- Assessment must encourage and reinforce learning.
- Assessment must enable robust and fair judgements about student performance.
- Assessment practices must be fair and equitable to students and give them the opportunity to demonstrate what they have learned.
- Assessment must maintain academic standards.
Assessment task Task type Due Weighting Learning outcomes Examination Summative Examination period 60% All Homework assignments Formative and summative Weeks 3,5,7,9,11 15% All Mid semester test Summative Weeks 7 15% All Group Project Formative and summative Week 11 10% All
Assessment Related RequirementsAn aggregate score of 50% is required to pass the course.
Assessment task Set Due Weighting Assignment 1 Week 1 Week 3 3% Assignment 2 Week 3 Week 5 3% Assignment 3 Week 5 Week 7 3% Assignment 4 Week 7 Week 9 3% Assignment 5 Week 9 Week 11 3% Mid semeseter test Week 7 Week 7 15% Group Project Week 3 Week 11 10%
Homework assignments must be given to the lecturer in person or emailed as a pdf. Failure to meet the deadline without reasonable and verifiable excuse may result in a significant penalty for that assignment. Assignments will be returned within two weeks.
Students may be elegible for an extension or exemption from an assignment for medical or compassionate reasons. Documentation is required and the lecturer must be notified as soon as possible.
Grades for your performance in this course will be awarded in accordance with the following scheme:
M10 (Coursework Mark Scheme) Grade Mark Description FNS Fail No Submission F 1-49 Fail P 50-64 Pass C 65-74 Credit D 75-84 Distinction HD 85-100 High Distinction CN Continuing NFE No Formal Examination RP Result Pending
Further details of the grades/results can be obtained from Examinations.
Grade Descriptors are available which provide a general guide to the standard of work that is expected at each grade level. More information at Assessment for Coursework Programs.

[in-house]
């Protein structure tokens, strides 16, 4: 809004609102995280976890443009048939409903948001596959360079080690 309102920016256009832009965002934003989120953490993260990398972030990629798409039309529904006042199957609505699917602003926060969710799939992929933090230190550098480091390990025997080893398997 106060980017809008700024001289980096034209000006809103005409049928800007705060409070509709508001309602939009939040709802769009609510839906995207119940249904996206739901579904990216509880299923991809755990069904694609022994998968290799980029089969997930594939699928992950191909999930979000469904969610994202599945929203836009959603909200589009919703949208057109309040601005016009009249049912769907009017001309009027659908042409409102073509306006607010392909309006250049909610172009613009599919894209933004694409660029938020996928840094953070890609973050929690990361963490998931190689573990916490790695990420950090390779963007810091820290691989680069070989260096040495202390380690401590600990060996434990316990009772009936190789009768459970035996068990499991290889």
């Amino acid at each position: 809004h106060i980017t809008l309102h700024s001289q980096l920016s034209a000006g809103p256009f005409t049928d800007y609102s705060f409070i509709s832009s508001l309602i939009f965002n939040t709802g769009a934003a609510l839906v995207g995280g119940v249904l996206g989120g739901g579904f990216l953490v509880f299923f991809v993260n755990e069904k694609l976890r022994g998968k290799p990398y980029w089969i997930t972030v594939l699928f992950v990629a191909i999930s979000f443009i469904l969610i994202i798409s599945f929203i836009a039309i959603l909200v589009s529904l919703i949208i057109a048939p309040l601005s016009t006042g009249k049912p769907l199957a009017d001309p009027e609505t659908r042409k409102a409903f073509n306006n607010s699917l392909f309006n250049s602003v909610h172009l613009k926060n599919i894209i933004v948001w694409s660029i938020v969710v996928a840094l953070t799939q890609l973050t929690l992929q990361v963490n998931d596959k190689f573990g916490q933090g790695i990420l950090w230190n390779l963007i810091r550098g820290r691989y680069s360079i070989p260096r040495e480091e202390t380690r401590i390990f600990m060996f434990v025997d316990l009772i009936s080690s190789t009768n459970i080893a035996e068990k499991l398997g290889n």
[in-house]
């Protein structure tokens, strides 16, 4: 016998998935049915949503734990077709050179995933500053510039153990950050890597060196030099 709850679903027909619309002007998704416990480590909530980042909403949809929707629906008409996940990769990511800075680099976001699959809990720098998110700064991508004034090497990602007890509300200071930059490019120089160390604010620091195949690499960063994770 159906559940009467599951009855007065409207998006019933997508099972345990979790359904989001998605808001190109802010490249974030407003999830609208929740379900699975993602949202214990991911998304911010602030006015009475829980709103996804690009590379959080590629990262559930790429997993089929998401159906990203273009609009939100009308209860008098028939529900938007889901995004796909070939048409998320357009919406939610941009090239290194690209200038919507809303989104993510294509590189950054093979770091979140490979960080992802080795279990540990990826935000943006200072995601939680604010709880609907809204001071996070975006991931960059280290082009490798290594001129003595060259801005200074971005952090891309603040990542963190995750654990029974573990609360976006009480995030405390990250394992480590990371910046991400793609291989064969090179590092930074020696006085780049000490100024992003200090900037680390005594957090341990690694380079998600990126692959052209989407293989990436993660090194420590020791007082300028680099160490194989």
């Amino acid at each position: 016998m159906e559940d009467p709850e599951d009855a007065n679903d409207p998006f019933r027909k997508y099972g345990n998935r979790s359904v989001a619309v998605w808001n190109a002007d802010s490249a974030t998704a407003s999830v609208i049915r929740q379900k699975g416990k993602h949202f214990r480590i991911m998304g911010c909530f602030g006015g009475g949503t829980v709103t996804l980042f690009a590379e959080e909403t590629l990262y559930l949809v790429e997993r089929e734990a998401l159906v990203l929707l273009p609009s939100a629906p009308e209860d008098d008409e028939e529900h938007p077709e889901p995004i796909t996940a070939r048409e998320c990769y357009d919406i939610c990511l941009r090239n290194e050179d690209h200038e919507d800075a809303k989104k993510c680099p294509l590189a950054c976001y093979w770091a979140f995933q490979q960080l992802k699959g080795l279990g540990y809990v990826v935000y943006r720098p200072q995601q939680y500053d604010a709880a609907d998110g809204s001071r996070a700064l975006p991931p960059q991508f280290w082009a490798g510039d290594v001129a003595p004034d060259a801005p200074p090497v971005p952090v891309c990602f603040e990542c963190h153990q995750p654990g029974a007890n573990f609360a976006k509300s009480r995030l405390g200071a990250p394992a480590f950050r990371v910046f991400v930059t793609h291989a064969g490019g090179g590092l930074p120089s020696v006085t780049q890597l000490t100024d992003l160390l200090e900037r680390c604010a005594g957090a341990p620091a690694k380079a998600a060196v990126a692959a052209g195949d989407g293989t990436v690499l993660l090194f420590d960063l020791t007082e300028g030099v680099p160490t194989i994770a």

Final results for this course will be made available through Access Adelaide.
The University places a high priority on approaches to learning and teaching that enhance the student experience. Feedback is sought from students in a variety of ways including on-going engagement with staff, the use of online discussion boards and the use of Student Experience of Learning and Teaching (SELT) surveys as well as GOS surveys and Program reviews.
SELTs are an important source of information to inform individual teaching practice, decisions about teaching duties, and course and program curriculum design. They enable the University to assess how effectively its learning environments and teaching practices facilitate student engagement and learning outcomes. Under the current SELT Policy (http://www.adelaide.edu.au/policies/101/) course SELTs are mandated and must be conducted at the conclusion of each term/semester/trimester for every course offering. Feedback on issues raised through course SELT surveys is made available to enrolled students through various resources (e.g. MyUni). In addition aggregated course SELT data is available.